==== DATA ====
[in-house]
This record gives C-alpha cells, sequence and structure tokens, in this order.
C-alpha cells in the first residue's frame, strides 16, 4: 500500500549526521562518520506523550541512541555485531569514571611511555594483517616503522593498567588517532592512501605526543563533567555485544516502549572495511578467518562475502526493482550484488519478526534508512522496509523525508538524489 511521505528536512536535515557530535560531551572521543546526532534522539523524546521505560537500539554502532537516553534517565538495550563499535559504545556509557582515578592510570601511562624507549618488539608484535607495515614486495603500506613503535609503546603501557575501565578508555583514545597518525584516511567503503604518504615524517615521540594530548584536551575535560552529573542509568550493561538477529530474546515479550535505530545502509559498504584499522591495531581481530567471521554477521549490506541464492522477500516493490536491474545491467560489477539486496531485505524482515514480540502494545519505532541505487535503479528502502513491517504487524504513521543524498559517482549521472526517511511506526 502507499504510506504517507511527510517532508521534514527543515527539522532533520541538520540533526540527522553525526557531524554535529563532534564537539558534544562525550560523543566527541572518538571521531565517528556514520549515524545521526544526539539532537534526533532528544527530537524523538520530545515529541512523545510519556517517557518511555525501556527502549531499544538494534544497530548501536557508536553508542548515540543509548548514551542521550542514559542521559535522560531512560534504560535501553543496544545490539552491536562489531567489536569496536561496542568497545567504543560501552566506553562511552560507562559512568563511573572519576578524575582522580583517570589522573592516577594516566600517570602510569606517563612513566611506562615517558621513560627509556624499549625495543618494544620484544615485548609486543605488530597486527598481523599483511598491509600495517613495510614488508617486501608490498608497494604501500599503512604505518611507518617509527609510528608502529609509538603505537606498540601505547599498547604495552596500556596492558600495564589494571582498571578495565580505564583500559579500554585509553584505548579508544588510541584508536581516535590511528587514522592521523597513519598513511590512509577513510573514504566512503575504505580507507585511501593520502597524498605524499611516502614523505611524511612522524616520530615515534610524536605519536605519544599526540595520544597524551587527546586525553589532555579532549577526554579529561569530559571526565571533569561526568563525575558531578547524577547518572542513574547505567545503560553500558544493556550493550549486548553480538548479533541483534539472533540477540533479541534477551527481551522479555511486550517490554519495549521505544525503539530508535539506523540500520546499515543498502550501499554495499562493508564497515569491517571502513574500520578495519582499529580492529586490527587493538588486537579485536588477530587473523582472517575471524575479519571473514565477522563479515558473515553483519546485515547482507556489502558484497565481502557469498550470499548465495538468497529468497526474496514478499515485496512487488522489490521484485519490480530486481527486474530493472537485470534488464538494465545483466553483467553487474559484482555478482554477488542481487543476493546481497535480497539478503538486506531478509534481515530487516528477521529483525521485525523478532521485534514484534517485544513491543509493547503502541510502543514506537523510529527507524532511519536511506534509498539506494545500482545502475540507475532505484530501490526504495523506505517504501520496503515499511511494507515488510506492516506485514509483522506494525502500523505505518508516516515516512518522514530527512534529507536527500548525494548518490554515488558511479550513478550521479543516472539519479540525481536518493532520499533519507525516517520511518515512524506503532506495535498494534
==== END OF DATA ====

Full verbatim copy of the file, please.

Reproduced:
[in-house]
This record gives C-alpha cells, sequence and structure tokens, in this order.
C-alpha cells in the first residue's frame, strides 16, 4: 500500500549526521562518520506523550541512541555485531569514571611511555594483517616503522593498567588517532592512501605526543563533567555485544516502549572495511578467518562475502526493482550484488519478526534508512522496509523525508538524489 511521505528536512536535515557530535560531551572521543546526532534522539523524546521505560537500539554502532537516553534517565538495550563499535559504545556509557582515578592510570601511562624507549618488539608484535607495515614486495603500506613503535609503546603501557575501565578508555583514545597518525584516511567503503604518504615524517615521540594530548584536551575535560552529573542509568550493561538477529530474546515479550535505530545502509559498504584499522591495531581481530567471521554477521549490506541464492522477500516493490536491474545491467560489477539486496531485505524482515514480540502494545519505532541505487535503479528502502513491517504487524504513521543524498559517482549521472526517511511506526 502507499504510506504517507511527510517532508521534514527543515527539522532533520541538520540533526540527522553525526557531524554535529563532534564537539558534544562525550560523543566527541572518538571521531565517528556514520549515524545521526544526539539532537534526533532528544527530537524523538520530545515529541512523545510519556517517557518511555525501556527502549531499544538494534544497530548501536557508536553508542548515540543509548548514551542521550542514559542521559535522560531512560534504560535501553543496544545490539552491536562489531567489536569496536561496542568497545567504543560501552566506553562511552560507562559512568563511573572519576578524575582522580583517570589522573592516577594516566600517570602510569606517563612513566611506562615517558621513560627509556624499549625495543618494544620484544615485548609486543605488530597486527598481523599483511598491509600495517613495510614488508617486501608490498608497494604501500599503512604505518611507518617509527609510528608502529609509538603505537606498540601505547599498547604495552596500556596492558600495564589494571582498571578495565580505564583500559579500554585509553584505548579508544588510541584508536581516535590511528587514522592521523597513519598513511590512509577513510573514504566512503575504505580507507585511501593520502597524498605524499611516502614523505611524511612522524616520530615515534610524536605519536605519544599526540595520544597524551587527546586525553589532555579532549577526554579529561569530559571526565571533569561526568563525575558531578547524577547518572542513574547505567545503560553500558544493556550493550549486548553480538548479533541483534539472533540477540533479541534477551527481551522479555511486550517490554519495549521505544525503539530508535539506523540500520546499515543498502550501499554495499562493508564497515569491517571502513574500520578495519582499529580492529586490527587493538588486537579485536588477530587473523582472517575471524575479519571473514565477522563479515558473515553483519546485515547482507556489502558484497565481502557469498550470499548465495538468497529468497526474496514478499515485496512487488522489490521484485519490480530486481527486474530493472537485470534488464538494465545483466553483467553487474559484482555478482554477488542481487543476493546481497535480497539478503538486506531478509534481515530487516528477521529483525521485525523478532521485534514484534517485544513491543509493547503502541510502543514506537523510529527507524532511519536511506534509498539506494545500482545502475540507475532505484530501490526504495523506505517504501520496503515499511511494507515488510506492516506485514509483522506494525502500523505505518508516516515516512518522514530527512534529507536527500548525494548518490554515488558511479550513478550521479543516472539519479540525481536518493532520499533519507525516517520511518515512524506503532506495535498494534